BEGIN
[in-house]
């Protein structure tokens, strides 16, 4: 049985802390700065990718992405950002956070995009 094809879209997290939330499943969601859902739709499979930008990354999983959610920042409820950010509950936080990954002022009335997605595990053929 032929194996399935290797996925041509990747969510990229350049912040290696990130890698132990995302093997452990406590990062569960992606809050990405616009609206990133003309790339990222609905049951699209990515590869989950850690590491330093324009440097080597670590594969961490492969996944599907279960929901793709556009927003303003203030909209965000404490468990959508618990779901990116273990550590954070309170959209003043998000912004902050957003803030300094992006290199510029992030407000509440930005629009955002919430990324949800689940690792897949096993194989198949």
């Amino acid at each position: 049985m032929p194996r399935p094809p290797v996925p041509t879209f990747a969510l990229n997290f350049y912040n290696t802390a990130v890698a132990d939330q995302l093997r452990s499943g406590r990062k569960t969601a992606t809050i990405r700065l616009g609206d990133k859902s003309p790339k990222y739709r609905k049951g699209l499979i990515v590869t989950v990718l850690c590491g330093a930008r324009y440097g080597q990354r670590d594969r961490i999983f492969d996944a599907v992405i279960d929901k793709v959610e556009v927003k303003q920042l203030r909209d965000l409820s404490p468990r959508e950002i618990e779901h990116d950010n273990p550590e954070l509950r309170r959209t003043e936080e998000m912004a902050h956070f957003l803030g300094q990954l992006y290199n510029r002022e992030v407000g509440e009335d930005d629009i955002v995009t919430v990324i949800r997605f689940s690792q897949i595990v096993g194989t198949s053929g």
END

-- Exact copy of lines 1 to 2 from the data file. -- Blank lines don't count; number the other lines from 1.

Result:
[in-house]
């Protein structure tokens, strides 16, 4: 049985802390700065990718992405950002956070995009 094809879209997290939330499943969601859902739709499979930008990354999983959610920042409820950010509950936080990954002022009335997605595990053929 032929194996399935290797996925041509990747969510990229350049912040290696990130890698132990995302093997452990406590990062569960992606809050990405616009609206990133003309790339990222609905049951699209990515590869989950850690590491330093324009440097080597670590594969961490492969996944599907279960929901793709556009927003303003203030909209965000404490468990959508618990779901990116273990550590954070309170959209003043998000912004902050957003803030300094992006290199510029992030407000509440930005629009955002919430990324949800689940690792897949096993194989198949």